As elegant and prickly as their maker, the sculptures of Claire Falkenstein conflate the two dominant directions in postwar abstract art: intricate geometry and expansive gesturality. They also quite consciously emulate nature — specifically, plant formation — while also quite consciously avoiding its imitation. But in the selection here, a retrospective grouping that spans the years 1950–1980, something else also emerges: No matter what its size or shape or material, this work seems at once monumental and miniature. As masterful with semiprecious stones as with steel welds, Falkenstein made jewelry as well as public sculpture for much of her career, and could think in terms of brooch and bridge at one and the same time. In a Falkenstein there is always an implied surface the object adorns, whether the human body’s or the earth’s. Louis Stern, 9002 Melrose Ave., W. Hlywd.; Tues.-Sat., 10 a.m.-6 p.m.; thru Aug. 26. (310) 276-0147.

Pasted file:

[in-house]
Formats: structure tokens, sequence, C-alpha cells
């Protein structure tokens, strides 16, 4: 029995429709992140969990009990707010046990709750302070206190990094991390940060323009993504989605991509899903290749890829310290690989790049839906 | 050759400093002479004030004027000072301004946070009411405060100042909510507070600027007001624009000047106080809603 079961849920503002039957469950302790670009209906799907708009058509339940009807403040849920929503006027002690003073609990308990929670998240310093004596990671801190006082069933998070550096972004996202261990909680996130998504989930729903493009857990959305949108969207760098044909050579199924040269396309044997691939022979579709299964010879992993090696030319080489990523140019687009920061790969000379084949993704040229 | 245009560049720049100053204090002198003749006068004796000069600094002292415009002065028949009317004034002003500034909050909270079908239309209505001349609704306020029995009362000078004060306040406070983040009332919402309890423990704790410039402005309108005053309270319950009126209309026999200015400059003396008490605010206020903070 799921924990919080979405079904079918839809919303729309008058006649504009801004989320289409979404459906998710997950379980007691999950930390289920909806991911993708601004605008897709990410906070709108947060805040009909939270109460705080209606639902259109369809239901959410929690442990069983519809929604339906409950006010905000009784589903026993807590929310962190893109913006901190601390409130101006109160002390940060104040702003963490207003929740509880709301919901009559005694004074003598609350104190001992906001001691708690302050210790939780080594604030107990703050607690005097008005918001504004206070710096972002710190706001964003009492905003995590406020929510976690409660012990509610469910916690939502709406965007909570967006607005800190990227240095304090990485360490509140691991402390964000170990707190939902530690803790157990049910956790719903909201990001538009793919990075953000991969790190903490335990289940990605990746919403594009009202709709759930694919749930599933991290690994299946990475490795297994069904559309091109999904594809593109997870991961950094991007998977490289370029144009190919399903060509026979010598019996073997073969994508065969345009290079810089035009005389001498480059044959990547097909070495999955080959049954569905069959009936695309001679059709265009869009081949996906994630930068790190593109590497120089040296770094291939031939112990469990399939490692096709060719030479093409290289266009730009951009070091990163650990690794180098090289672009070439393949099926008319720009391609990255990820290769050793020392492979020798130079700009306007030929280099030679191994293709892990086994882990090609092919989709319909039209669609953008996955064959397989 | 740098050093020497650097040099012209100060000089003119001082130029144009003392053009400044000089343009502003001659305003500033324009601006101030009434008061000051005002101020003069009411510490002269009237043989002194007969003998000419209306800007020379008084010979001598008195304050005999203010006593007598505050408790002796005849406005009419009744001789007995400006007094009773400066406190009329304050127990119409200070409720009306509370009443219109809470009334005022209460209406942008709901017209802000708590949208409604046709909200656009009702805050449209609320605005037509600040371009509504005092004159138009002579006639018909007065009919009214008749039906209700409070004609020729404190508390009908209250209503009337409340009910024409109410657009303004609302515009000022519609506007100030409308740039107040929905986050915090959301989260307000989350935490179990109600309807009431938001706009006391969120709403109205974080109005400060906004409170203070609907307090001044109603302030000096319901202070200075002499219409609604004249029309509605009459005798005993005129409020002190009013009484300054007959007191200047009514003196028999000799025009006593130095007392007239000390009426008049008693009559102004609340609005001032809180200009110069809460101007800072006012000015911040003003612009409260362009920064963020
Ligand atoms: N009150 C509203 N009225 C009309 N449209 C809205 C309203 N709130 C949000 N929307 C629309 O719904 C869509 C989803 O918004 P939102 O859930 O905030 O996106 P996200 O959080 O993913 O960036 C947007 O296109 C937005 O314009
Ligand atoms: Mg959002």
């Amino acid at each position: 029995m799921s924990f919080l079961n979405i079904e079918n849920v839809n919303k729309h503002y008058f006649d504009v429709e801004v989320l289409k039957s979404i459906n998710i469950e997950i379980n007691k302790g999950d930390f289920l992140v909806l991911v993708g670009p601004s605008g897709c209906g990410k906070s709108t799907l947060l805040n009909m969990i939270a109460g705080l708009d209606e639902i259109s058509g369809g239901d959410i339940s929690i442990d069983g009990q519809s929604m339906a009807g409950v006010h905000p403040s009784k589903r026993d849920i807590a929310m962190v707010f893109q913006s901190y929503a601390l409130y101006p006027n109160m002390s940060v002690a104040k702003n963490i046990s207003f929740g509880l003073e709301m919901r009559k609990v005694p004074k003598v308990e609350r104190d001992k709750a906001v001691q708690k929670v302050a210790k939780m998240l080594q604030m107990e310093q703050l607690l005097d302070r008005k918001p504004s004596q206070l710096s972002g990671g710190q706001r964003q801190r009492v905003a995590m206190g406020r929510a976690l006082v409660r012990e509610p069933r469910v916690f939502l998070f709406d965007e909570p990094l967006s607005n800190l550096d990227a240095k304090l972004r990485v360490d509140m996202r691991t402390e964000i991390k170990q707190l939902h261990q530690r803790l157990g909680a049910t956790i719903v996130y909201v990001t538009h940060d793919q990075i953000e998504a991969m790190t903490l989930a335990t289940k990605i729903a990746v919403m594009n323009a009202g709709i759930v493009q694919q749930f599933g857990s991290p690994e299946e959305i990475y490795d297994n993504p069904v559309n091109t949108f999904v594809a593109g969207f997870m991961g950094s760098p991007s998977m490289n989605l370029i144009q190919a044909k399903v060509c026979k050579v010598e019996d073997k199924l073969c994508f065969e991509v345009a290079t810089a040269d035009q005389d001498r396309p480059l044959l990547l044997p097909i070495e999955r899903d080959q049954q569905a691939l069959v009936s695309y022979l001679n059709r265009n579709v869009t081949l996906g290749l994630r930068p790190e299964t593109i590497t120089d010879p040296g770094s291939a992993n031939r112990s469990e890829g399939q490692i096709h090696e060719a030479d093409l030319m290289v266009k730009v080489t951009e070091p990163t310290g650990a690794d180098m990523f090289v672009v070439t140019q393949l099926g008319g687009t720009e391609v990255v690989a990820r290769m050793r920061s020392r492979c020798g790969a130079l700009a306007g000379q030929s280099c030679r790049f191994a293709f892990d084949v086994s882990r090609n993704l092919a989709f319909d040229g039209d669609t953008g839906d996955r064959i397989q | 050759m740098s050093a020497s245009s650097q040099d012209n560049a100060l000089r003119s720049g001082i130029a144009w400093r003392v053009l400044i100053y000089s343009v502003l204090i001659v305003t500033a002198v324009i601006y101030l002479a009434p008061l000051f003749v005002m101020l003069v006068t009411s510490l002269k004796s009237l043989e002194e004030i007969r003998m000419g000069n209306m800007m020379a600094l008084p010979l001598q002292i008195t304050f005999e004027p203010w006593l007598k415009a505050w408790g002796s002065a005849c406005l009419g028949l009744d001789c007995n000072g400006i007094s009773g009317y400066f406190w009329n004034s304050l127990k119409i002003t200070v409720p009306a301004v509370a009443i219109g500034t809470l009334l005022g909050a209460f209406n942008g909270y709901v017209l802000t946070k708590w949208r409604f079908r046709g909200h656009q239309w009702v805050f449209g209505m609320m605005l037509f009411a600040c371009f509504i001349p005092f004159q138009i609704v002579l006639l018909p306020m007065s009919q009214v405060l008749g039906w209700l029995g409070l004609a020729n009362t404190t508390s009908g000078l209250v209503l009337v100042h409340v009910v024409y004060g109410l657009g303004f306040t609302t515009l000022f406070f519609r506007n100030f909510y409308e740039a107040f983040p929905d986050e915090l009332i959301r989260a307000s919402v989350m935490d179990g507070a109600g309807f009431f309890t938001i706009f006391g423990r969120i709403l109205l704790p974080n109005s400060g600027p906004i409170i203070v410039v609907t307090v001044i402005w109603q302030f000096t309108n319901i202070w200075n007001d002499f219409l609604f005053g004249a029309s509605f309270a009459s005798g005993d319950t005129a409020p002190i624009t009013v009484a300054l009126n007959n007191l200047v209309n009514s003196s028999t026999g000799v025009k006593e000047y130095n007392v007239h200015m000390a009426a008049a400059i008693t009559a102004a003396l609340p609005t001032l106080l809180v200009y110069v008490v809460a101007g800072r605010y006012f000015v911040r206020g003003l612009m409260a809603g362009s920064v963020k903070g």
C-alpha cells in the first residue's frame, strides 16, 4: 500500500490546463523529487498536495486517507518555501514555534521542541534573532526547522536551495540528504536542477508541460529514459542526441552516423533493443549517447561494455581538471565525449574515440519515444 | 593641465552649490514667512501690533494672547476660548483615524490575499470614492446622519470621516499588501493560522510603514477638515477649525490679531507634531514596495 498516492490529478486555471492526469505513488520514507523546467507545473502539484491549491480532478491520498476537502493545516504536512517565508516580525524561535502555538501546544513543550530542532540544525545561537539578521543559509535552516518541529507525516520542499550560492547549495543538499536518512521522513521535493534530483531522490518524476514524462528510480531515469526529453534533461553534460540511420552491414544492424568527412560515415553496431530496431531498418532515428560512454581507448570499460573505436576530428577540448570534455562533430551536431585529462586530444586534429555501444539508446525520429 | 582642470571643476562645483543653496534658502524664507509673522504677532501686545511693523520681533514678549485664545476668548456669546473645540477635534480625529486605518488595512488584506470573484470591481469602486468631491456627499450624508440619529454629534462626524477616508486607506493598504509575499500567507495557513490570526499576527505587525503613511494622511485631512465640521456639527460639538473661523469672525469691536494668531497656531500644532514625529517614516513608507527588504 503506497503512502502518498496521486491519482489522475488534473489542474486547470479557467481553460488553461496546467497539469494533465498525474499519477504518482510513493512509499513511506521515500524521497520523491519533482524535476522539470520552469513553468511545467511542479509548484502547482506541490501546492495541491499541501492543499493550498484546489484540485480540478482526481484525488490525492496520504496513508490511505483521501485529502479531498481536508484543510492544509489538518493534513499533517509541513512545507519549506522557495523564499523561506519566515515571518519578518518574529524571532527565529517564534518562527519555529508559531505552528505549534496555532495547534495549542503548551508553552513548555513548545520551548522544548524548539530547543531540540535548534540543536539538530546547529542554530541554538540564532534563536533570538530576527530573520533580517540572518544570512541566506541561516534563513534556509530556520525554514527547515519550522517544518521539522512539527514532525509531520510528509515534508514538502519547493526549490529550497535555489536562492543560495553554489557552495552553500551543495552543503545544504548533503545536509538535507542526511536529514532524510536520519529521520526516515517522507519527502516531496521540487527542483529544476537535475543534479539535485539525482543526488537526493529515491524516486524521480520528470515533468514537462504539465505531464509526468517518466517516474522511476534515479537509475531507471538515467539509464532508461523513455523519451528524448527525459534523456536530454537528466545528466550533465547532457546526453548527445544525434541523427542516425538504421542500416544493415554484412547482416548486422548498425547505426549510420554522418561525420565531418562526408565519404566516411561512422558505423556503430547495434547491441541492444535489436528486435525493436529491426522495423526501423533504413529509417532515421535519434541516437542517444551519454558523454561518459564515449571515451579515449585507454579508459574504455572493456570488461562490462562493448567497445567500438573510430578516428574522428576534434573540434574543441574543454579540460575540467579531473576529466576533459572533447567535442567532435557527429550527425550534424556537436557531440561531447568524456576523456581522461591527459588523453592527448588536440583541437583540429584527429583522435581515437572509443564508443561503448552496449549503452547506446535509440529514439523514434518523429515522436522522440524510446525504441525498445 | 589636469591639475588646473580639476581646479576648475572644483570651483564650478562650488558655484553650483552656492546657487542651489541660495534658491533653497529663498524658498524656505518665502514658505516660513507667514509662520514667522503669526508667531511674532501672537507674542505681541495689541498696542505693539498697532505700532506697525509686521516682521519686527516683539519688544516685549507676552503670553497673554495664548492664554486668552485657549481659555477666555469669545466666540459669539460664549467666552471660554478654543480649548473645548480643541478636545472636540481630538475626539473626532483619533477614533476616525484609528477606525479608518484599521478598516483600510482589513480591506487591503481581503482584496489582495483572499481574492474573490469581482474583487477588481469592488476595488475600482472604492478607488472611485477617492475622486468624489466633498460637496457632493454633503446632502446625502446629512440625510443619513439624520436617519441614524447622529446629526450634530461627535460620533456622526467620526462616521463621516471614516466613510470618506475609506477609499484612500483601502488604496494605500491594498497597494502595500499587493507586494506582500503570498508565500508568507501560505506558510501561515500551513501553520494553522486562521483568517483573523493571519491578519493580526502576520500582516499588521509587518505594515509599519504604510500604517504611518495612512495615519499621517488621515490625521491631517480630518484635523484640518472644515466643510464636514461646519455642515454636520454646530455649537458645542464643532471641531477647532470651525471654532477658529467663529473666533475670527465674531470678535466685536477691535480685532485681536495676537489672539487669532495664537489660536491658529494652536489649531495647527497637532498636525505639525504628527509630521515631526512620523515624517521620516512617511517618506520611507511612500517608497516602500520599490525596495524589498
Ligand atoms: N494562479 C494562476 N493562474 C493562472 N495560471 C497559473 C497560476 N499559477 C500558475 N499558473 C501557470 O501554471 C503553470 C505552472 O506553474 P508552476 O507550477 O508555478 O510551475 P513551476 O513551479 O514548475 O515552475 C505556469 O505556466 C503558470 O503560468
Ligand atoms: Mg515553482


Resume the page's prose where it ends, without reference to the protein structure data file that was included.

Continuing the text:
James Turrell’s geometry is as forthright and yet discorporate as Claire Falkenstein’s is complex and corporeal. He presents four new works, a “Ganzfeld” that envelops you in a cool blue light and leads you toward an even cooler blue-white void, and three “Tall Glass” pieces, windows you don’t enter but watch as their duo-toned luminescence changes slowly over three-hour cycles. The “Ganzfeld” room is so purely radiant that it looks as solid as it doesn’t feel; the three other displays could be color-field paintings — if they didn’t hang in the air and change over time. Come to think of it, that was the color-field painters’ wish, and now it’s granted, painted in pure light.
Claire Falkenstein at Louis Stern Fine Arts, 9002 Melrose Ave., W. Hywd., Tues.-Fri., 10 a.m.-6 p.m. & Sat., 11 a.m.-5 p.m.; thru Aug. 26. (310) 276-0147. James Turrell at Griffin, 2902 Nebraska Ave., Santa Monica, Tues.-Sat., 11 a.m.-6 p.m.; thru Aug. 26. (310) 586-6886.